export default tseslint.config(
  eslint.configs.recommended,
  ...tseslint.configs.recommended,
);

This just takes what clean-code rules are popular at the moment and enforces them.

Testing

Next, we will set up jest in combination with istanbul to check coverage.

Installing

With following command you can install jest, which also contains istanbul:

npm install --save-dev jest ts-jest @types/jest

Configuring

To configure jest you can add following content to your jest.config.mjs:

// jest.config.mjs
export default {
  preset: "ts-jest",
  testEnvironment: "node",
  roots: ["<rootDir>/tests"],
  testRegex: "(/__tests__/.*|(\\.|/)(test|spec))\\.tsx?$",
  moduleFileExtensions: ["ts", "tsx", "js", "jsx", "json", "node"],
  collectCoverage: true,
  coverageDirectory: "coverage",
  coverageReporters: ["text", "lcov"],
  coverageThreshold: {
    global: {
      branches: 100,
      functions: 100,
      lines: 100,
      statements: 100,
    },
  },
};

Now we can run our tests and see the coverage listed of every mentioned file:
Image of 100% coverage

The config a few interesting options, which you can look up yourself. Important are following options:

roots

This defines where the tests are. In this case they are under /tests/.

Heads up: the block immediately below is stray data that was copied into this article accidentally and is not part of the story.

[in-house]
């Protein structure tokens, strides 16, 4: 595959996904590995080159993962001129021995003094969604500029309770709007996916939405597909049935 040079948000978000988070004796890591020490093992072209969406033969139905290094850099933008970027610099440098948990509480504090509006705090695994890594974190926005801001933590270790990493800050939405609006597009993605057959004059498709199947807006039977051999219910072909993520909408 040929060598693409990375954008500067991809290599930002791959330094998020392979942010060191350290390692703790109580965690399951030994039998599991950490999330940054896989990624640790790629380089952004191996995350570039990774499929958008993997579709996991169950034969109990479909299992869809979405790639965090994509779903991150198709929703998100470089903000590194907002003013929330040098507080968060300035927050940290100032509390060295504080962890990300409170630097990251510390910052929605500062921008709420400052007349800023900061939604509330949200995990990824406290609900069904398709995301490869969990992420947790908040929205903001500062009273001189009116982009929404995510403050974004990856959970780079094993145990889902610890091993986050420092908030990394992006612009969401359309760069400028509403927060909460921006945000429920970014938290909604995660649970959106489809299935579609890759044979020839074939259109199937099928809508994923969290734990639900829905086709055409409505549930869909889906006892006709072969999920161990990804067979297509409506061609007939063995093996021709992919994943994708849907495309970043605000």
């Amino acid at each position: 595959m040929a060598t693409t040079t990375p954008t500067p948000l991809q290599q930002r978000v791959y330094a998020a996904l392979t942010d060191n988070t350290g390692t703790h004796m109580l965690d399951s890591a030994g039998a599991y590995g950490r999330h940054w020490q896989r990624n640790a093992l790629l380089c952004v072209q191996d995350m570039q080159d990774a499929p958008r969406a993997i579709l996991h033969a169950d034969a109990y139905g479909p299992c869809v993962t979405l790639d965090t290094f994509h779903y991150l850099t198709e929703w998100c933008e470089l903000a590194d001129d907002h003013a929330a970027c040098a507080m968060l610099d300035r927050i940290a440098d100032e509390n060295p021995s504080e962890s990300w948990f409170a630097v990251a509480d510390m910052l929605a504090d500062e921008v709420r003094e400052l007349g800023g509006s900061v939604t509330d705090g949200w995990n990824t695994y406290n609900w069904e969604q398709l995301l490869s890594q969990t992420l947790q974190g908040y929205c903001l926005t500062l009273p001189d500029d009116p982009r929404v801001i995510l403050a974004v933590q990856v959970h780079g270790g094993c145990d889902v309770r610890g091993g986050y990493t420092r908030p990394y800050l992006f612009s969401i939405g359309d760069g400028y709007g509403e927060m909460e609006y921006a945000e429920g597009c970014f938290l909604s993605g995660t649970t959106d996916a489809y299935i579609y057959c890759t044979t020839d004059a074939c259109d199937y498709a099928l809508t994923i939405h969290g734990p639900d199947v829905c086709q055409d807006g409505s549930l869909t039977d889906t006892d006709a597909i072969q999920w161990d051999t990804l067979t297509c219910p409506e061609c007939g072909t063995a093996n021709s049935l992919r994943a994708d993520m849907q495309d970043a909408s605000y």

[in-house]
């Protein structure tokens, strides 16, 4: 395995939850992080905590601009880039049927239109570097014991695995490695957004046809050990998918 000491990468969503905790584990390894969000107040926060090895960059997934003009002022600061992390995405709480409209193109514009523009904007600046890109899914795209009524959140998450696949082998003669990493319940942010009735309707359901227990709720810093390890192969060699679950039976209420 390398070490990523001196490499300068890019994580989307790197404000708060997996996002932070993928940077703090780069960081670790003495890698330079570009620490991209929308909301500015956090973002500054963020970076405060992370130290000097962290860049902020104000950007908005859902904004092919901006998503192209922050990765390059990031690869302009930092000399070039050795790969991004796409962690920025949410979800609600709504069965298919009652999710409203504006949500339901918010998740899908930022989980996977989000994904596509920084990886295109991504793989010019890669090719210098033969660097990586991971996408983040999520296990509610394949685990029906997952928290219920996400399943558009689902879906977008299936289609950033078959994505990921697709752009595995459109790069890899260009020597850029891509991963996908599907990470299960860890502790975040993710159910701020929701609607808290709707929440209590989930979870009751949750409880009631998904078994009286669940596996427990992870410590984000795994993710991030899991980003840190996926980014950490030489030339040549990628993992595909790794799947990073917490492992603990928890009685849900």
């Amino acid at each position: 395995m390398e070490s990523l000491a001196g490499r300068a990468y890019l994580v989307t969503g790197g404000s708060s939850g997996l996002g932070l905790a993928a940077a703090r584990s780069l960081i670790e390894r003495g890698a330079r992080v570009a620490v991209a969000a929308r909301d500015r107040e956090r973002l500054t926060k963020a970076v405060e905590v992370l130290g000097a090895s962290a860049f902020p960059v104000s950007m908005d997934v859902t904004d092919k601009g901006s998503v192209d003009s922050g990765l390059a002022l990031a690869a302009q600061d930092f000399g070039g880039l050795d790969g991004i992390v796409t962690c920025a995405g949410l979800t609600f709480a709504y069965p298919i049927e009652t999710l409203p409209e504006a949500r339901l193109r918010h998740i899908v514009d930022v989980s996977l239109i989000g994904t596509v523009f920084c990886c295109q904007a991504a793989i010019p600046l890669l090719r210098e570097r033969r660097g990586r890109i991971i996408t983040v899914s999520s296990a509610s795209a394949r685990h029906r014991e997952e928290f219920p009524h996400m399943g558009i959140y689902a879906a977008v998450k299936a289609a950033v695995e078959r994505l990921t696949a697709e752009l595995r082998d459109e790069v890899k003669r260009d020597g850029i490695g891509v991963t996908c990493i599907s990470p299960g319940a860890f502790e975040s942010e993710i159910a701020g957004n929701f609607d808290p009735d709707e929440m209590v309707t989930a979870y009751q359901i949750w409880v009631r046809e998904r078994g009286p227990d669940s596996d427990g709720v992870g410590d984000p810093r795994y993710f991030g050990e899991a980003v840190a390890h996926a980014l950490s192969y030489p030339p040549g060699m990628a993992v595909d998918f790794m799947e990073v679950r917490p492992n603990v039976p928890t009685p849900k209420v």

testRegex

This defines the syntax filenames of tests have to follow. This regex enforces the format something.test.ts but also allows similar names like something.spec.tsx.

coverageTheshold

This defines what percentage of lines have to be touched by our tests. In this case all options are set to 100%, which enforces complete test coverage.

Adding scripts

After adding and configuring both a linter and tests, we need to have a standard way of running them.
That can be achieved by adding following options to our package.json:

{
  "scripts": {
    "test": "jest --coverage",
    "lint": "eslint 'src/**/*.ts'",
    "fix-lint": "eslint 'src/**/*.ts' --fix",
  }
}

Automated testing and git hooks (optional)

To make enforcing of code-quality easier we will add git-hooks and GitHub actions to run our linter and tests.

git hooks

To help us with adding git hooks, we will use husky:

npm install --save-dev husky

Luckily husky has tools to help us with setting up the hook:

npx husky init

This adds following things:

  • A pre-commit script under .husky
  • Adds prepare in package.json

Finally, we can add our linter under .husky/pre-commit:

#!/bin/sh
. "$(dirname "$0")/_/husky.sh"

echo "Running pre-commit hooks..."


# Run ESLint
echo "Linting..."
npm run lint
if [ $? -ne 0 ]; then
  echo "ESLint found issues. Aborting commit."
  exit 1
fi

echo "Pre-commit checks passed."

Now it runs the linter before every commit and forbids us from finishing the commit if there are any complaints by eslint. That might look like this:
Image of a commit with hooks

Setting up GitHub actions

Now we want to set up GitHub actions so it runs our tests and lints on every push.